In the Getting to the Top career programs at Stanford GSB and UCLA Anderson, I interviewed executives on their career paths, then categorized their backgrounds, and tested these categories by analyzing thousands of resumes in my proprietary database. I learned that executives originate from categories of craft, cross-functional, another function, strategic/analytic, and domain expertise. Let me describe these with an example of career path categories to VP Marketing.
VP Marketing Career Path Categories
- Marketing Craft 34%
- Domain Expert 24%
- Strategic/Analytics 15%
- Cross-Functional 14%
- Sales Background 13%
We can obviously expect marketing executives whose careers emanate from the marketing discipline; I call this craft.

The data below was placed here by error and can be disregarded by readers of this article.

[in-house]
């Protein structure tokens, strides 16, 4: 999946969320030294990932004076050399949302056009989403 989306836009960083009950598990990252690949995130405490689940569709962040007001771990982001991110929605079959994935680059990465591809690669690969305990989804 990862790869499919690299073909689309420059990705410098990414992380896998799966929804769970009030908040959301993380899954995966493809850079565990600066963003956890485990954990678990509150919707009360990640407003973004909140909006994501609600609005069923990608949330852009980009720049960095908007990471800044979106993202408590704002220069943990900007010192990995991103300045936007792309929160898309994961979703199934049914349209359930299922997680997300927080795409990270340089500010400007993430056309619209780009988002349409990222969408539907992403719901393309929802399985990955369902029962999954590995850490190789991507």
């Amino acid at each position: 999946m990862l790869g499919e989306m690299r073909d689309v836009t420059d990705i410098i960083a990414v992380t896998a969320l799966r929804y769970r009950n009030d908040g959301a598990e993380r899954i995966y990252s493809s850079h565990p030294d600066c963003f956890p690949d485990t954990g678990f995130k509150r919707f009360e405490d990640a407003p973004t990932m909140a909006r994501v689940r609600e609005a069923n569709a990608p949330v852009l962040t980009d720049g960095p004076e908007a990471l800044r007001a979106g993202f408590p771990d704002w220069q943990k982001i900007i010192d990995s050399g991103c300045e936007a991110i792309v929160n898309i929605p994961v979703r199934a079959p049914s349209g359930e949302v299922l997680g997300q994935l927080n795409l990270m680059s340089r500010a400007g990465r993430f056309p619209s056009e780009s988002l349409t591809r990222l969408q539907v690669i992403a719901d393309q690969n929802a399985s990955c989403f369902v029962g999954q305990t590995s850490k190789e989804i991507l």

For was executives who had domain expertise, deep knowledge of an industry, product or solution, geography, or other niche, I could clearly see a story. Domain experts ranged broadly from financial services, high tech, and CPG to digital media, services marketing, and Six Sigma Black Belt.
Strategic/analytical includes backgrounds of consulting or investment banking. Marketing is an increasingly analytical function and these executives were able to distinguish themselves by understanding the business financials.
Sales and cross-functional backgrounds, across functions such as IT or operations, allowed executives to learn to think like customers and expand their networks.
As you plan for your career, think about the value you bring to the role and understand any experience gaps that you might need to fill to position yourself relative to potential competition. Perhaps you need to develop skills or hire talent around you to fill in for a weakness.
Career Pyramid of Leadership Skills at the Top
In Getting to the Top, I summarize skills vital to career advancement including:
- Strategic Vision
- Customer Perspective
- Team Leadership
- Distinguishing Skills